A recent study, comparing 30 years of research, looks at how effective 10-minute microbreaks could be in helping to promote positive workplace wellbeing.

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Scientists at Romania’s West University of Timișoara (WUT) have examined data from 22 studies over the past 30 years to determine whether the type of activity a person engages in throughout their work day can affect their overall mood and outlook on their job role. 

So, what is a microbreak? - Microbreaks are short, voluntary, and impromptu respites in the work day. Microbreaks include discretionary activities which could include having a snack, chatting with a colleague, stretching, or going for a short walk - known for helping tackle burnout throughout the day. 

Burnout is a serious issue and a widespread concern that is brought up when workplace wellbeing is discussed with employees. More and more businesses are now taking steps to implement wellbeing practices, in order to avoid burnout, and other negative feelings caused by the workplace - including financial stress, workplace bullying, and other mental health problems that make their way to work with people. 

Mental health struggles are inevitable at some point for everyone, whether its caused by grief, relationships, finances, or a diagnosed illness - and it is the responsibility of the workplace to ensure that individuals are supported, understood, and feel that they have a safe space where these issues can be nurtured whilst at work - and research has found one way this can be done is through the encouragement of microbreaks.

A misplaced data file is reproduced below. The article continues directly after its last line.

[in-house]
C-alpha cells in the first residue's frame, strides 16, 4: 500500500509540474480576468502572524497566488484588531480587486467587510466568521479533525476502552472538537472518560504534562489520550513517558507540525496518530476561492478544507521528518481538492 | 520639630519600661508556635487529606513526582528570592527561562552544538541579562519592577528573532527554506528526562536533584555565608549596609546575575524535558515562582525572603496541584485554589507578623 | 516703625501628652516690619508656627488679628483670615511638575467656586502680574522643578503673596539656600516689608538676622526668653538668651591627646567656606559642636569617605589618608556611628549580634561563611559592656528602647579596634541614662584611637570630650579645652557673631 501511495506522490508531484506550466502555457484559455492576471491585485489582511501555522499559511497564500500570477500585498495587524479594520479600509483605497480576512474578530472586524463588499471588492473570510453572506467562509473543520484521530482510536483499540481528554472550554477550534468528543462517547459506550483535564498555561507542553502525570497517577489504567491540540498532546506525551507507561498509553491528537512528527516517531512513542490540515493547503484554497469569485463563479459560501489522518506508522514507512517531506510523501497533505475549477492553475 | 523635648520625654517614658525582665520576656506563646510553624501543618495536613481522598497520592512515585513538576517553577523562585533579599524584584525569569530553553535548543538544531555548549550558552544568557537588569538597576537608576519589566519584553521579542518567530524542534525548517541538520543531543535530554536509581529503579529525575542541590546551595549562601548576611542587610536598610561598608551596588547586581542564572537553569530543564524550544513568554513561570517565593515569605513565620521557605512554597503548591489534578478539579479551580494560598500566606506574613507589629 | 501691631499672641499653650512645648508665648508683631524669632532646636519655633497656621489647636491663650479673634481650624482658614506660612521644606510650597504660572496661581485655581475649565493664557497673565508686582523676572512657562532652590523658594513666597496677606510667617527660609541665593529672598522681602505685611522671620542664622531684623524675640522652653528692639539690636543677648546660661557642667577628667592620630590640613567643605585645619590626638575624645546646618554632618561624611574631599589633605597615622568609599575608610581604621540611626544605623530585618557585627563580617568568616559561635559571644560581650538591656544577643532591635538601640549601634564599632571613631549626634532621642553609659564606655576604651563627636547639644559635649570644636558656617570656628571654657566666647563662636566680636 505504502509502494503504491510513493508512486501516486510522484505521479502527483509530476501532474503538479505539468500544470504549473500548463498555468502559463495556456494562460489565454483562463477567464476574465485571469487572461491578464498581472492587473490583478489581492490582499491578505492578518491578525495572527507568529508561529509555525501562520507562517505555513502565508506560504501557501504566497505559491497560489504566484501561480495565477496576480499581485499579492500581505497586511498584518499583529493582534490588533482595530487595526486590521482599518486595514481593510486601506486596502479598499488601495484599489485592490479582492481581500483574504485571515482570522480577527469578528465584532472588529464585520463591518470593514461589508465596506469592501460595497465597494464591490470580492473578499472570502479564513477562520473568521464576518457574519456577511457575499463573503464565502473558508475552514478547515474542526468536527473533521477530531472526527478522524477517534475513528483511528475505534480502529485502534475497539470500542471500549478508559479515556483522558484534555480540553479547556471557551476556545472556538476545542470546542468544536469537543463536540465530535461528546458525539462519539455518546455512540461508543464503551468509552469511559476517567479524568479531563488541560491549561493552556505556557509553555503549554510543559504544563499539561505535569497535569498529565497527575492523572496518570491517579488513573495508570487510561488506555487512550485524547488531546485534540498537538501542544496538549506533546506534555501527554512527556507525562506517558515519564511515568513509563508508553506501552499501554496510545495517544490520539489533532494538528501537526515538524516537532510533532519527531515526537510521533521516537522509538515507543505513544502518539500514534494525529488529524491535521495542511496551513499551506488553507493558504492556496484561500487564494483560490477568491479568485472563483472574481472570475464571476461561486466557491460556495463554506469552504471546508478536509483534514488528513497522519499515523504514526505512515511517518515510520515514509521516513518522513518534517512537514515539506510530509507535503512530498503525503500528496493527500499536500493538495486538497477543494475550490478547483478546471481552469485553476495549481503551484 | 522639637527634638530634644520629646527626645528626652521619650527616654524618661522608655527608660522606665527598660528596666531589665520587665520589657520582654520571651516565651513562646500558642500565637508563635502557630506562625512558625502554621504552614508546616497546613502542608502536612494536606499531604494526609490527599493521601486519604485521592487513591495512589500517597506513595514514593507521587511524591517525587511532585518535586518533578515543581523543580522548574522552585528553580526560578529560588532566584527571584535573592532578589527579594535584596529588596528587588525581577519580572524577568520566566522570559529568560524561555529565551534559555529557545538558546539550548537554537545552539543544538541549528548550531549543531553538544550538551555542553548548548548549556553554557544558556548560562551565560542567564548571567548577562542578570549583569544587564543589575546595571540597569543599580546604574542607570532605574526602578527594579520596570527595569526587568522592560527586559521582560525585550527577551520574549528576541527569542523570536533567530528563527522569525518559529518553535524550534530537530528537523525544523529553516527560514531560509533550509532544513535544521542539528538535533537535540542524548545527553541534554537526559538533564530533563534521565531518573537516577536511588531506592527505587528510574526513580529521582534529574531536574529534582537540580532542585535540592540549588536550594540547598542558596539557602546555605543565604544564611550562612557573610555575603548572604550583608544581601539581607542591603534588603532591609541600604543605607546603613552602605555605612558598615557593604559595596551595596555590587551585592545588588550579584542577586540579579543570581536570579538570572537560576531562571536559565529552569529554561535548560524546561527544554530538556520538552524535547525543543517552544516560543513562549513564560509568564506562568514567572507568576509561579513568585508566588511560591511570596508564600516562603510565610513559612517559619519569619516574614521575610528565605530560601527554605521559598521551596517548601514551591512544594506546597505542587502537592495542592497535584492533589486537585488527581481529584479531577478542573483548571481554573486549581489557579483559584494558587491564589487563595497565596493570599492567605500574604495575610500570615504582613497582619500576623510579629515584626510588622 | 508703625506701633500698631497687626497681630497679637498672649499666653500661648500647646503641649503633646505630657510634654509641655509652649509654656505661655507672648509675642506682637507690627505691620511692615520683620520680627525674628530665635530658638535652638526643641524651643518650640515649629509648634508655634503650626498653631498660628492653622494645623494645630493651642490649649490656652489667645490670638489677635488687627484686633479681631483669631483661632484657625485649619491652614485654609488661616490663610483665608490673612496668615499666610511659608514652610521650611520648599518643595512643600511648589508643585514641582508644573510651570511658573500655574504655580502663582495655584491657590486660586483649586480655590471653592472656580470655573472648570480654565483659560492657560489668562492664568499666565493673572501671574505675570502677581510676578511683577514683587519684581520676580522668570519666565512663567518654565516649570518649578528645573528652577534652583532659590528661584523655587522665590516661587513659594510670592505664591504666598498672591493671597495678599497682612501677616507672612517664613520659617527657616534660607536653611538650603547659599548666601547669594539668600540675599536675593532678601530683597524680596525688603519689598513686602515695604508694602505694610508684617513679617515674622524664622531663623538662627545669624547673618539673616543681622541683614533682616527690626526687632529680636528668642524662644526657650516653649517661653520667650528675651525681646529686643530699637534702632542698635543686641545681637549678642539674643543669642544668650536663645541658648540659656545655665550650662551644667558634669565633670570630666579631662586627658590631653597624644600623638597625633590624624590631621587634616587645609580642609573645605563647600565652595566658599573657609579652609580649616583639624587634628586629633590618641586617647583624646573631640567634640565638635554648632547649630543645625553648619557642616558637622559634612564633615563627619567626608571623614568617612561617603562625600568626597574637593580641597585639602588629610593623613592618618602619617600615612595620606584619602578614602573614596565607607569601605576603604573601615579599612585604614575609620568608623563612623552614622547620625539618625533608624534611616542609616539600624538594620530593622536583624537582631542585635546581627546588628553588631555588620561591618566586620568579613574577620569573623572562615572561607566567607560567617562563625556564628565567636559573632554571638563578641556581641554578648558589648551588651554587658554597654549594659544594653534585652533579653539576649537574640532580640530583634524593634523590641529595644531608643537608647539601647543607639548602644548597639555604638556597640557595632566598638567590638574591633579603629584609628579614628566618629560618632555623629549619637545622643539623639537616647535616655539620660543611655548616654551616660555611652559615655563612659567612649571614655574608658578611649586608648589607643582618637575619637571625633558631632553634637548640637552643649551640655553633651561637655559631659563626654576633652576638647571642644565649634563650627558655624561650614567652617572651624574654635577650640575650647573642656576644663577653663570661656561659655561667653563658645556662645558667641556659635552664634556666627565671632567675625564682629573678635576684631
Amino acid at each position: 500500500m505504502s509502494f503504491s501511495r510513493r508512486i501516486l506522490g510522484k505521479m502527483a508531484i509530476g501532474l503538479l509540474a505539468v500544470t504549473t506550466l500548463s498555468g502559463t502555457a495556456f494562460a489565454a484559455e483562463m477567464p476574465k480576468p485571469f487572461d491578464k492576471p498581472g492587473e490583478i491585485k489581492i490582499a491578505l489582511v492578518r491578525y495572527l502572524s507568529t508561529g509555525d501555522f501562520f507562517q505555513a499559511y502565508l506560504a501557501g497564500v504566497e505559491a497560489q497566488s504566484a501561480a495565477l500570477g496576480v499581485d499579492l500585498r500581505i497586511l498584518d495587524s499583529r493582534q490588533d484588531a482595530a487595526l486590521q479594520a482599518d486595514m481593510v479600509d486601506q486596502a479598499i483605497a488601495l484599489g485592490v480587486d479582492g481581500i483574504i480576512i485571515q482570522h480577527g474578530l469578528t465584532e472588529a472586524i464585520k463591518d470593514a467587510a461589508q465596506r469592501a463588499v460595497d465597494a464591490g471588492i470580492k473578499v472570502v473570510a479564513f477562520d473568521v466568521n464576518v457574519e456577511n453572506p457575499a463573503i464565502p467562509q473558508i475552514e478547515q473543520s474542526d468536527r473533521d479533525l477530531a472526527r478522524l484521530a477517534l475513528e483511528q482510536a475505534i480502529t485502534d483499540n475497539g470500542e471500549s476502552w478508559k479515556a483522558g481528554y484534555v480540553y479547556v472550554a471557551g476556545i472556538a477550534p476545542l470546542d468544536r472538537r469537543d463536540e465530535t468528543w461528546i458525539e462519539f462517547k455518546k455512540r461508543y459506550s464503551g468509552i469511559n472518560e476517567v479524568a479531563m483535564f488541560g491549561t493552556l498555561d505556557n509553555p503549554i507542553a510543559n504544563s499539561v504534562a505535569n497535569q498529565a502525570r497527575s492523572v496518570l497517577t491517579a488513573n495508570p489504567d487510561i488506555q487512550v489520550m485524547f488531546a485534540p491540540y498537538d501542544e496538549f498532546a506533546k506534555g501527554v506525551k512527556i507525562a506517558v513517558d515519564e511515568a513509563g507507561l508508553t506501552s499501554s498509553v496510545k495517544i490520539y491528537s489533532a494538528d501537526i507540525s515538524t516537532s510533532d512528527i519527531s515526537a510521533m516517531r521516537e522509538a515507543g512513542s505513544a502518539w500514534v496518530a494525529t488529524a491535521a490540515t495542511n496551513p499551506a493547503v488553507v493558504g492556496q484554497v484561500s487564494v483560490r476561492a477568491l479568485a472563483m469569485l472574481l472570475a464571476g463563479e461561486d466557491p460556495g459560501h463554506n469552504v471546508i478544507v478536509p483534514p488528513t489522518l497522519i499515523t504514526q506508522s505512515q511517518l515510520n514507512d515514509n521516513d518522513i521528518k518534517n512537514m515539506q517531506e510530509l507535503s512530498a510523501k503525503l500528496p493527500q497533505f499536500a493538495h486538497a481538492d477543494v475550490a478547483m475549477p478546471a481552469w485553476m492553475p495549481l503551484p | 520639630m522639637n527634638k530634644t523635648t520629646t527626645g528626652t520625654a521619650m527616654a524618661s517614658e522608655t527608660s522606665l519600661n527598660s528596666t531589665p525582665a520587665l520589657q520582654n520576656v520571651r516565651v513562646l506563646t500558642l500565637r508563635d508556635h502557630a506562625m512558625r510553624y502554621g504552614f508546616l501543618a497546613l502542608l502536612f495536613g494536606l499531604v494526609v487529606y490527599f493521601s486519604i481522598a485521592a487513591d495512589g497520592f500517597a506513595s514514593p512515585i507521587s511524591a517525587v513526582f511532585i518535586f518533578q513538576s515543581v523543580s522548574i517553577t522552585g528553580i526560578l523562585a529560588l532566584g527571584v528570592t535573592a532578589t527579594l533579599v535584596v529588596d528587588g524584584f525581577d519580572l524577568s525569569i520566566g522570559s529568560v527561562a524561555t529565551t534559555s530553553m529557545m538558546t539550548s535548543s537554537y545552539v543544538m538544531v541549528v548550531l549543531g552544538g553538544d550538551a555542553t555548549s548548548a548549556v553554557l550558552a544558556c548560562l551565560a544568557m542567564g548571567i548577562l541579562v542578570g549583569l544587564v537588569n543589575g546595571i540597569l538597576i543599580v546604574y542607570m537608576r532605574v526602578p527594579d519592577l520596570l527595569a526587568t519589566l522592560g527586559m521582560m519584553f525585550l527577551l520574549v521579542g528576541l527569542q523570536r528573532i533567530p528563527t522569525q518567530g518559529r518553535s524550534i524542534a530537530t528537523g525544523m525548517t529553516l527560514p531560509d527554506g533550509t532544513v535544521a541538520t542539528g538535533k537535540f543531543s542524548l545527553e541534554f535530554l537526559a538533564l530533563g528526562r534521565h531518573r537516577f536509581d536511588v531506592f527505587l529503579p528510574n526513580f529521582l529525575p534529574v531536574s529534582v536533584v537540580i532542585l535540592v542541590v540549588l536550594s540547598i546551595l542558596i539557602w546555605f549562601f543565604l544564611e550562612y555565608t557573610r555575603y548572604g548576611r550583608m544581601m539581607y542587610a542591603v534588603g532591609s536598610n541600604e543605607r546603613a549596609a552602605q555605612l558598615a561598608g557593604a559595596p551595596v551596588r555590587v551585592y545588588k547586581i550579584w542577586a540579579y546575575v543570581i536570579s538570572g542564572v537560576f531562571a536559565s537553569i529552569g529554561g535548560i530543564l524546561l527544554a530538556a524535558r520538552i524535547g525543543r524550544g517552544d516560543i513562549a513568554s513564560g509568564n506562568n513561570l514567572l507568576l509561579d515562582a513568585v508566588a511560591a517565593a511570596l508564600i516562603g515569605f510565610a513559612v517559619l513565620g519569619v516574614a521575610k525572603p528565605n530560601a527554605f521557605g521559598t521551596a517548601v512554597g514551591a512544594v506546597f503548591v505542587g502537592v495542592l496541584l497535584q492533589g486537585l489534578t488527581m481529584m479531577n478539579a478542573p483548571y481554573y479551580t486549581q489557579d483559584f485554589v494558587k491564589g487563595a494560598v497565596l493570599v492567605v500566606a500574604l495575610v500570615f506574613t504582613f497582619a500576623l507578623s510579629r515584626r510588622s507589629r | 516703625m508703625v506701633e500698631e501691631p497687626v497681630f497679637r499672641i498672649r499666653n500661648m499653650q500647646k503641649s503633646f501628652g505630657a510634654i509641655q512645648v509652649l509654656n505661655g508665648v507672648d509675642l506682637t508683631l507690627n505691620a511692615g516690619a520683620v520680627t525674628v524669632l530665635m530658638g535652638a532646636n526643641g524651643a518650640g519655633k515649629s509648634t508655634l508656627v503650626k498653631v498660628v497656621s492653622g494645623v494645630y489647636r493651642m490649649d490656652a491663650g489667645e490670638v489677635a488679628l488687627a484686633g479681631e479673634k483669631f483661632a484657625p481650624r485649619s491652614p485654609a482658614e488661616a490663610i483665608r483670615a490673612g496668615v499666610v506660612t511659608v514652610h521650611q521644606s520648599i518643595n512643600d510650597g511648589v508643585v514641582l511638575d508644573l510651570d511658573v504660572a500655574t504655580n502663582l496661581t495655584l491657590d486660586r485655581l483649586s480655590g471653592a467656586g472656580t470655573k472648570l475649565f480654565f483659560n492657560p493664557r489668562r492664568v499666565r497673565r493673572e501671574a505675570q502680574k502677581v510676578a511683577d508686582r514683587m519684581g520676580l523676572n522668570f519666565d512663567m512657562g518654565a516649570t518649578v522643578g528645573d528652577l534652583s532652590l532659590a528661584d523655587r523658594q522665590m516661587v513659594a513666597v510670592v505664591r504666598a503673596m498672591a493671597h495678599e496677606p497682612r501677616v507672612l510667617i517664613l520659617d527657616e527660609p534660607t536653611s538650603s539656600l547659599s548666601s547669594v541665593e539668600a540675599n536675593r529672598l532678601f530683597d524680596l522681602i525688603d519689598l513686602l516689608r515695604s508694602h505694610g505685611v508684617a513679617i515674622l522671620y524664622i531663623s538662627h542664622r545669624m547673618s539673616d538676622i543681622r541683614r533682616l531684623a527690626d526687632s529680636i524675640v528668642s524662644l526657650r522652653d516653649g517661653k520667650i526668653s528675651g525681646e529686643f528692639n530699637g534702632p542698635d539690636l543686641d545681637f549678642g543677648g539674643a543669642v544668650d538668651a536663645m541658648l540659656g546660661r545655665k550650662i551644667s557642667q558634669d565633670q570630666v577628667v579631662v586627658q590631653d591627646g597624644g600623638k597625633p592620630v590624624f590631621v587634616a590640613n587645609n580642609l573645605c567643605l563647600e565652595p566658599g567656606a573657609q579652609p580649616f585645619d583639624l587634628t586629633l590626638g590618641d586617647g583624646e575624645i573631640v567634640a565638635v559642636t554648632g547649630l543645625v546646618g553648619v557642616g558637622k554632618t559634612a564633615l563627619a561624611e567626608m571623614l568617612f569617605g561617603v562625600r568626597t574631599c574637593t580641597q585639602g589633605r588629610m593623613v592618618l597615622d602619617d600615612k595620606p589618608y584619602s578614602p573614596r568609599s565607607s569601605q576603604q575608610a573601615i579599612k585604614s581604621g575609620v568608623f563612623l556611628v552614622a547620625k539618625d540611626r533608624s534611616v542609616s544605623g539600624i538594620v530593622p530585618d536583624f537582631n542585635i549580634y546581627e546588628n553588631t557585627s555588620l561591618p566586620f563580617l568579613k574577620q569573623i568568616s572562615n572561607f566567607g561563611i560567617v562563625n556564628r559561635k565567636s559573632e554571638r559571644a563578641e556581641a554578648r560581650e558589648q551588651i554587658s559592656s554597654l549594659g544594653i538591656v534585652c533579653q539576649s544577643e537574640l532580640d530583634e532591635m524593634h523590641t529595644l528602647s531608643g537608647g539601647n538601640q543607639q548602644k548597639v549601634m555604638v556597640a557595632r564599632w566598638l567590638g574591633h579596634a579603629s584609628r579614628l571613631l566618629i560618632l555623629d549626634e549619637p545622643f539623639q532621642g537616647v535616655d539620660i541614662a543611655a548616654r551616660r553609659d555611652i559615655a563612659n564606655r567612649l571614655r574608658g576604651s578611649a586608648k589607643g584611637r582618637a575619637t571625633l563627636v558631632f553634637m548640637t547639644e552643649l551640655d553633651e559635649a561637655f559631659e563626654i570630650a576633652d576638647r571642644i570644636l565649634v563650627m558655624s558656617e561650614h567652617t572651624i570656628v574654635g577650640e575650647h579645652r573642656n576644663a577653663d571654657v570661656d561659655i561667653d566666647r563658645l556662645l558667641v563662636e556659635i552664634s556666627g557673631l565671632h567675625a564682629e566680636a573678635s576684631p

Research on microbreaks by WUT discovered that, when it came to assessing whether microbreaks have a positive or negative effect on an individual’s mood, it is the activity engaged in during that break that plays an important role. 

For example, many participants said that physical breaks had a noticeable effect on their day. “Physical activities such as stretching and exercise were associated with increased positive emotions and decreased fatigue”.

However, if the microbreak activity involved helping a colleague or something else work-related, it led to more negative emotions, decreased wellbeing and worse sleep quality.

Overall, the data supports the role of microbreaks in improving the wellbeing of workers and reducing fatigue. With today’s employees experiencing burnout, long hours and ever-increasing workloads, microbreaks could offer a way to improve happiness - even if employees don’t choose to take these breaks throughout the day, encouraging people to take a short break when needed can make a huge difference. 

So, let your employees go and grab a coffee, let them have a mid-day chat - as it could increase their overall productivity, and benefit your business in return! 

Read the full research article here.